Castleton University welcomed four alumni working in a variety of different careers back to campus to share their stories and advice with current students at the fourth annual Making a Living, Making a Difference panel.
Before coming to Castleton, Hollie (Nop) Bachilas – a Vermont native – was set on attending college out of state, considering colleges in Michigan and Virginia.
“The night before the deadline, I decided to go to Michigan. I woke up the next morning and I couldn’t make the call to let them know I was coming,” Hollie said, adding that this decision led her to Castleton. “I’m so glad I made that choice.”
During her time at Castleton, Hollie was an active leader in the community, serving on the Student Government Association and in various clubs, as well as working for the Career Services Office. After graduating with a dual major in Business Administration and Spanish, Hollie began her career at Porter Medical Center, an affiliate of the University of Vermont Health Network. In a short period of time, she has transitioned from an HR generalist to an HR specialist role, and now assists with the health center’s recruiting efforts. Hollie returns to campus often in her recruiting role to help the next generation of Spartans find their career path.
Ken Coe, a U.S. Army veteran from Essex, Vermont, was a stay-at-home dad for 10 years before joining Castleton as a part-time student studying Information Technology. A former land surveyor in the Army and in Minnesota, Ken’s CIS professor encouraged him to apply for an internship with GE Aviation in Rutland. GE Rutland is the largest producer of jet engine compressor blades and vanes in the world, employing more than 1,400 people at two locations in Rutland City. After completing a year-long internship, Ken became one of those 1,400 employees, serving as the digital site leader.
“Castleton connected me with people that changed my life,” he said.
He also shared some advice with current students.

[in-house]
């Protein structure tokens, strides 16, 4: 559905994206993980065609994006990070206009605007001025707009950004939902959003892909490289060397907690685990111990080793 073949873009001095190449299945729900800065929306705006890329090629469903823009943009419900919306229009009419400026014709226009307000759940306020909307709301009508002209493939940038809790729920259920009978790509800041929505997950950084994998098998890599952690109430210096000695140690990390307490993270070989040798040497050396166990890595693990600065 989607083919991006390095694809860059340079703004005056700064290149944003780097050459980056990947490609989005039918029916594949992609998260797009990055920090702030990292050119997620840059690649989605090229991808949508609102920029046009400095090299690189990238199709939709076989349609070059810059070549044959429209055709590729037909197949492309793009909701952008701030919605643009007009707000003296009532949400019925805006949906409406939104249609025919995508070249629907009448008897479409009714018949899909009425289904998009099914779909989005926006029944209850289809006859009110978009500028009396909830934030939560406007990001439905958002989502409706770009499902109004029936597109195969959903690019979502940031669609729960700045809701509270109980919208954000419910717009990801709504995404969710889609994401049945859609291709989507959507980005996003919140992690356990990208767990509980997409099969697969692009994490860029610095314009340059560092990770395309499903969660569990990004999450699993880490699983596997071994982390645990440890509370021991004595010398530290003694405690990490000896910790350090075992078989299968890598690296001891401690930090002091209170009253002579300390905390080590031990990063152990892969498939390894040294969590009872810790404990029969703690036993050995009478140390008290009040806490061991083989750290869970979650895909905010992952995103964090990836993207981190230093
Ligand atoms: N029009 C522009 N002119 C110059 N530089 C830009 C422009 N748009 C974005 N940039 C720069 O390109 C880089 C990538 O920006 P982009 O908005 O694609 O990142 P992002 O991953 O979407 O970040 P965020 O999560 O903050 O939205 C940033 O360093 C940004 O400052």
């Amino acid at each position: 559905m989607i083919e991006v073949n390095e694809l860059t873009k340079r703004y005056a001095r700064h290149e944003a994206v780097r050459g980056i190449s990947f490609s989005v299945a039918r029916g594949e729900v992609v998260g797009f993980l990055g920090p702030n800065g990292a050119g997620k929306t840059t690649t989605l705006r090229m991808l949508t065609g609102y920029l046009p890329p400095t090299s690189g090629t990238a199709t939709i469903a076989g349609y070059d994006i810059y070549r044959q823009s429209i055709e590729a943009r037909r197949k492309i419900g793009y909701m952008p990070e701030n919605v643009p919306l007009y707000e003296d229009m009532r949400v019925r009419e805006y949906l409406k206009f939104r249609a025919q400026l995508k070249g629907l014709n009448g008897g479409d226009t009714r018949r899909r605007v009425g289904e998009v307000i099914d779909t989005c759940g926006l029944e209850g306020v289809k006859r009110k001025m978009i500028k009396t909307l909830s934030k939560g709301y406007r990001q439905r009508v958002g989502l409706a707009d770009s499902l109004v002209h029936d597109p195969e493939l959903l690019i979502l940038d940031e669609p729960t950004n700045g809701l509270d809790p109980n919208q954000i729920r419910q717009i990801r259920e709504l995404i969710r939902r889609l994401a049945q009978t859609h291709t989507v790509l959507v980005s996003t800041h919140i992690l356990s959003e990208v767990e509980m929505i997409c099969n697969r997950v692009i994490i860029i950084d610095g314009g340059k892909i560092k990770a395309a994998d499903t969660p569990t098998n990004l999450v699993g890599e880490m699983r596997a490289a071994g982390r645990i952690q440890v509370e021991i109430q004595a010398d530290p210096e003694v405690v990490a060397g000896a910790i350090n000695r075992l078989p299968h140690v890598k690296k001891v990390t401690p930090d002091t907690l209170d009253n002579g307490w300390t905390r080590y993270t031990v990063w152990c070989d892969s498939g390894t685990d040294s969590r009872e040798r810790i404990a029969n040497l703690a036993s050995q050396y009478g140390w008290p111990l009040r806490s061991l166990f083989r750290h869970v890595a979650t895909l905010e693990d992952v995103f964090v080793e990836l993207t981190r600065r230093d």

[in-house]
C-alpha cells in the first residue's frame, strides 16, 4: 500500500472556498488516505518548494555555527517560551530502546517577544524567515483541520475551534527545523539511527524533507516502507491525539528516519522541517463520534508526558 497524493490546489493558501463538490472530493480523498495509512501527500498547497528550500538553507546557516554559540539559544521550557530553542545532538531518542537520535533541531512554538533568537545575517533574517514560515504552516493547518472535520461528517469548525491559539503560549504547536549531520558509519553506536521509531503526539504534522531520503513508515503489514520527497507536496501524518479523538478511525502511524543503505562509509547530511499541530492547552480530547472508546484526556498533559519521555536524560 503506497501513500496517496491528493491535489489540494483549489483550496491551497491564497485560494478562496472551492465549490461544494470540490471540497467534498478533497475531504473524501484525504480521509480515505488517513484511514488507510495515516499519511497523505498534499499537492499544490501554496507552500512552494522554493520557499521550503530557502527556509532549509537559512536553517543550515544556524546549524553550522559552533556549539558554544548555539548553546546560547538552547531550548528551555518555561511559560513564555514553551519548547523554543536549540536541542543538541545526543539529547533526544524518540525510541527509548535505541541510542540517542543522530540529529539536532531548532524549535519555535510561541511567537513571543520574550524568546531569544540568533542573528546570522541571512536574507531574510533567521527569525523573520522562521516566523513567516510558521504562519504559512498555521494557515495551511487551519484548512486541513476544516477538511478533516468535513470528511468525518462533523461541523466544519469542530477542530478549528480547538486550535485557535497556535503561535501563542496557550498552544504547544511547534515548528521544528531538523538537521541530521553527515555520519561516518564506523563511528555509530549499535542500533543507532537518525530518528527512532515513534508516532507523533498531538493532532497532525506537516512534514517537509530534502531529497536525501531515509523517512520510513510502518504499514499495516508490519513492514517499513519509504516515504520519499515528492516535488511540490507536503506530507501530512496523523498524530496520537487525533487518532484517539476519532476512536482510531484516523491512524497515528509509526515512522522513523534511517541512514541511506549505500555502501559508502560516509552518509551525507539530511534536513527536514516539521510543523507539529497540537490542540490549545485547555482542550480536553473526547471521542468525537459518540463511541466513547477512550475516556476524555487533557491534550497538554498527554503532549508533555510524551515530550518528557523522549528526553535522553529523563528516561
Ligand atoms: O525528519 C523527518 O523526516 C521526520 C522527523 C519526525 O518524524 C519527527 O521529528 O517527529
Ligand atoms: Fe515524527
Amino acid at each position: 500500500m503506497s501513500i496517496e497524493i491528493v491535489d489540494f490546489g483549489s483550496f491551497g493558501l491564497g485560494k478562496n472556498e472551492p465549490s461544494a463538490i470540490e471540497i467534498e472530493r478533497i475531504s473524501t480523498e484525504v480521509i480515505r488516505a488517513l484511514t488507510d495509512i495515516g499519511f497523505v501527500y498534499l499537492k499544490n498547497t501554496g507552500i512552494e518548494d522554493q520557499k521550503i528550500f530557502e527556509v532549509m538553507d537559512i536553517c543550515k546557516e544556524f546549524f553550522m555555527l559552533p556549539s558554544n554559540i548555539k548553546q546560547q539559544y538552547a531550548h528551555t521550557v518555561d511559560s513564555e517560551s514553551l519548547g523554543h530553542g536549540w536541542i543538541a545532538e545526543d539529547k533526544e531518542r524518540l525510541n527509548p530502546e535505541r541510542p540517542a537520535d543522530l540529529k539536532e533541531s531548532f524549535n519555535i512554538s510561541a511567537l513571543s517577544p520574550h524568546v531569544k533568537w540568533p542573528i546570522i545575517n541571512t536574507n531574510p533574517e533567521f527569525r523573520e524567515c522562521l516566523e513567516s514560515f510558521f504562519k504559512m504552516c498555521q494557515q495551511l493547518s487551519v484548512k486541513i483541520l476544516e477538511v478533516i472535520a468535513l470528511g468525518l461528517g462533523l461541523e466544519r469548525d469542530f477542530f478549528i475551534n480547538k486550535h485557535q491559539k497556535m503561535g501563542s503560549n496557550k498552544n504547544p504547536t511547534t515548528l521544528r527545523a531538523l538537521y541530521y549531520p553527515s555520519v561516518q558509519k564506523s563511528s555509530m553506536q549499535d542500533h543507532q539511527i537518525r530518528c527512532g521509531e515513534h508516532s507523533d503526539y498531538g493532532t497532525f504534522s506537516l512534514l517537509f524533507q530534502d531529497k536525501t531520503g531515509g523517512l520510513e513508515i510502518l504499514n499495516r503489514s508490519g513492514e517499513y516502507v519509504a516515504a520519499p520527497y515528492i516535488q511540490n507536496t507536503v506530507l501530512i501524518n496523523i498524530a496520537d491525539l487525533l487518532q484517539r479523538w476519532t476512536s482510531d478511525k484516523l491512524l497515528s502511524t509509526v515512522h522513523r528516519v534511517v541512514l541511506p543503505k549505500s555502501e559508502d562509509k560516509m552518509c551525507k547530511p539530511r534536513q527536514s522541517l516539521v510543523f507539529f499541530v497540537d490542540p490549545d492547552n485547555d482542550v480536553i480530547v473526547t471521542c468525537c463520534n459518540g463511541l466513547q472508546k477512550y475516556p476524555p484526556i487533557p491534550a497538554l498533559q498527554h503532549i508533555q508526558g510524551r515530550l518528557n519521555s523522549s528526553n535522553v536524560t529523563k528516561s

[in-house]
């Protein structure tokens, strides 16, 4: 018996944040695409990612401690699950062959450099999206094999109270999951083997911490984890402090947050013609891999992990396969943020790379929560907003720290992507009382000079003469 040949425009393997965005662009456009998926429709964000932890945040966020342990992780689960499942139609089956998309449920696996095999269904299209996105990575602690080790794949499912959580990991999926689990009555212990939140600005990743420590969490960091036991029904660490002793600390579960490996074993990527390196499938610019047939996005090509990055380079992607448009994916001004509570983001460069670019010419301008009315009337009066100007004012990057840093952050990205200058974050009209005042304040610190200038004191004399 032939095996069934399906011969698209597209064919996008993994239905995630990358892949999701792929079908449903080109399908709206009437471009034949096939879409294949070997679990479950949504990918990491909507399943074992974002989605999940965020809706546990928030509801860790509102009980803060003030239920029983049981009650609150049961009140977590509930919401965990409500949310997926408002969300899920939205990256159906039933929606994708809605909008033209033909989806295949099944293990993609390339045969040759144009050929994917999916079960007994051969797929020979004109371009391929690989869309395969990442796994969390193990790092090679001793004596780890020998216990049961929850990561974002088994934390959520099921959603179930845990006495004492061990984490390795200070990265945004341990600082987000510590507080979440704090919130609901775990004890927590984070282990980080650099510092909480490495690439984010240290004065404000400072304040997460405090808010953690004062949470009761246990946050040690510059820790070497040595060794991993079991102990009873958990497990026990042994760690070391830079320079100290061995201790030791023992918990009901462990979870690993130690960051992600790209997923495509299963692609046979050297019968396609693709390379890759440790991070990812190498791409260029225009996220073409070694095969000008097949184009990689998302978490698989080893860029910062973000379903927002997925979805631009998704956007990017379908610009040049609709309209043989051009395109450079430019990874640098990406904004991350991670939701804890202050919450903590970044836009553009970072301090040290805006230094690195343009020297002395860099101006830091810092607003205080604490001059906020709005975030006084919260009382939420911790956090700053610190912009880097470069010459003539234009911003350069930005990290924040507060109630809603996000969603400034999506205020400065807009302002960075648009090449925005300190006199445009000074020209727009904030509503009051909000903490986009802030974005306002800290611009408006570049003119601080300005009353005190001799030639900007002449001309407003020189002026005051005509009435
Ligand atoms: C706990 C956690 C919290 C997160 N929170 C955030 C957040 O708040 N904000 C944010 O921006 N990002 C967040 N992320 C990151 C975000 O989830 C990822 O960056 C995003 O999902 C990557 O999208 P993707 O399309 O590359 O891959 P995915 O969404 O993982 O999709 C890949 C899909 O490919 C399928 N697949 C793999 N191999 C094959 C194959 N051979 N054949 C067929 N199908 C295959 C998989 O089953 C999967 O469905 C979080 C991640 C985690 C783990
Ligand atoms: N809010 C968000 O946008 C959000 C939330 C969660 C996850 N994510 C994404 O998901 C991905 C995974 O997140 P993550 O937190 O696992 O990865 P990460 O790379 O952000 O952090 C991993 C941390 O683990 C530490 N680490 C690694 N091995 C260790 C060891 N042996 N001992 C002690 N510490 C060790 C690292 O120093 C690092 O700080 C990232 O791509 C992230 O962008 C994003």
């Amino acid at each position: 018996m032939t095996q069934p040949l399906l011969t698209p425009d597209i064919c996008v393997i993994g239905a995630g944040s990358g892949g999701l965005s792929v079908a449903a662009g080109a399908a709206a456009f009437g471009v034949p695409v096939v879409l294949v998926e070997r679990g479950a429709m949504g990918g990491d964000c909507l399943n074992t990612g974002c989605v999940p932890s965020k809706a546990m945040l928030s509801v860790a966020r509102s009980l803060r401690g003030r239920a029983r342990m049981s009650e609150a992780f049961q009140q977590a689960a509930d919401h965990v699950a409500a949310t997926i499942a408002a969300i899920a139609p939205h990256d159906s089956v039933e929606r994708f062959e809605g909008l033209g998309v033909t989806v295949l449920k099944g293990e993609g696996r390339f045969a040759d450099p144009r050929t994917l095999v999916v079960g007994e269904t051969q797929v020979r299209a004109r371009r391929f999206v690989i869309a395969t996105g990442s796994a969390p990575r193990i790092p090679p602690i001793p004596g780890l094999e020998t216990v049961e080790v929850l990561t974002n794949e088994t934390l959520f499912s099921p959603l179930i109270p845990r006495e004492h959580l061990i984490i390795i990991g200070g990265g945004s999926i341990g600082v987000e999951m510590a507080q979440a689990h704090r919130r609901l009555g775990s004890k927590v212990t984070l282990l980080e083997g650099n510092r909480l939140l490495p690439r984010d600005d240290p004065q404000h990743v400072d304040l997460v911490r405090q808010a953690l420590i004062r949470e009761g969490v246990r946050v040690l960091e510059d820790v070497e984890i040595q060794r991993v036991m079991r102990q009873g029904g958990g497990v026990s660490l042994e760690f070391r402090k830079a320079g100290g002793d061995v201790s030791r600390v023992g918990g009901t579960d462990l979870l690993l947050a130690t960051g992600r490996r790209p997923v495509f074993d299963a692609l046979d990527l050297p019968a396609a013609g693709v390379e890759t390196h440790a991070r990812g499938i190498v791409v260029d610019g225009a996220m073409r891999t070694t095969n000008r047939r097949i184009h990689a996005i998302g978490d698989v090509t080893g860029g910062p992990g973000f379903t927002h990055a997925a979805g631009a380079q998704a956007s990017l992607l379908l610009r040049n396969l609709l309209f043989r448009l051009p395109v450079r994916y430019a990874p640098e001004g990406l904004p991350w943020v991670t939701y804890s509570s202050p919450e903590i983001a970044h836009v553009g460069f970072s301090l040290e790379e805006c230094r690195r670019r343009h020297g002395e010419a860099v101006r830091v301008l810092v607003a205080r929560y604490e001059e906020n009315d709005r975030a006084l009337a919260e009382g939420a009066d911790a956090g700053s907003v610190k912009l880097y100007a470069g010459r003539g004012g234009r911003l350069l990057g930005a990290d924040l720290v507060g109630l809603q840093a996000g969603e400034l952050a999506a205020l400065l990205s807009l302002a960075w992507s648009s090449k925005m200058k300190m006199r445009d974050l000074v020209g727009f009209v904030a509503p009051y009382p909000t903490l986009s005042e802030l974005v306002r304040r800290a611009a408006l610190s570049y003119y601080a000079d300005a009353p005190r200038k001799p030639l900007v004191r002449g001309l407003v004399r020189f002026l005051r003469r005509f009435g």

“Never burn bridges. You never know who you’re going to need in the future. That person sitting next to you may be your boss. The person in class can and likely will impact you someday,” he said.
Kelly Mesler started her educational journey at Johnson & Wales University in Rhode Island, but soon learned that city life just wasn’t for her. She made the most of her time at Castleton by becoming as involved as possible in the community, serving in clubs and working on campus. After graduating with a degree in Psychological Science, Kelly began working at Maximize Your Talent, an organization focused on teaching soft skills that are proven to build optimal performance while minimizing the impact of worry, stress, and hurry. In her position – which allows her to work remotely from Woodstock, Vermont, and regularly travel to New York City – she works with Art DeLorenzo, a 1964 graduate of Castleton.
“I love that I can do what I love and to help people become the best they can be,” she said.
Kelly also shared this advice with Castleton students.
“If I listened to my dad I would probably be working at a bank. If I listened to my friends, I’d probably still be at Johnson & Wales,” she said. “You need to learn to listen to yourself. Make the most of your time here and write your own story.”
Cody Parker came to Castleton and knew he wanted to become an athletic trainer. When it came time to apply for the program, he was on the borderline of meeting the academic requirements, but he went to his professors and told them that while he may not be the best with book learning, he excels in the hands-on aspect of athletic training. After being accepted into the program, Cody worked hard to show his dedication – logging 1,600 hours of clinical experience, despite only needing 800 hours to sit for the board exam to become a certified athletic trainer.
After graduation, Cody completed an internship at the University of Vermont, working with their club teams in addition to assistant teaching in two athletic training courses. When he returned home to Rutland, he began working at a local physical therapy clinic and provided athletic training services at West Rutland School on a part-time basis. When his job shifted at the clinic, he approached West Rutland about working as a full-time athletic trainer. They agreed, but only on a year-to-year basis. Cody spent the first-year proving his worth, and now works full-time as the athletic trainer for Poultney, Proctor, and West Rutland High Schools.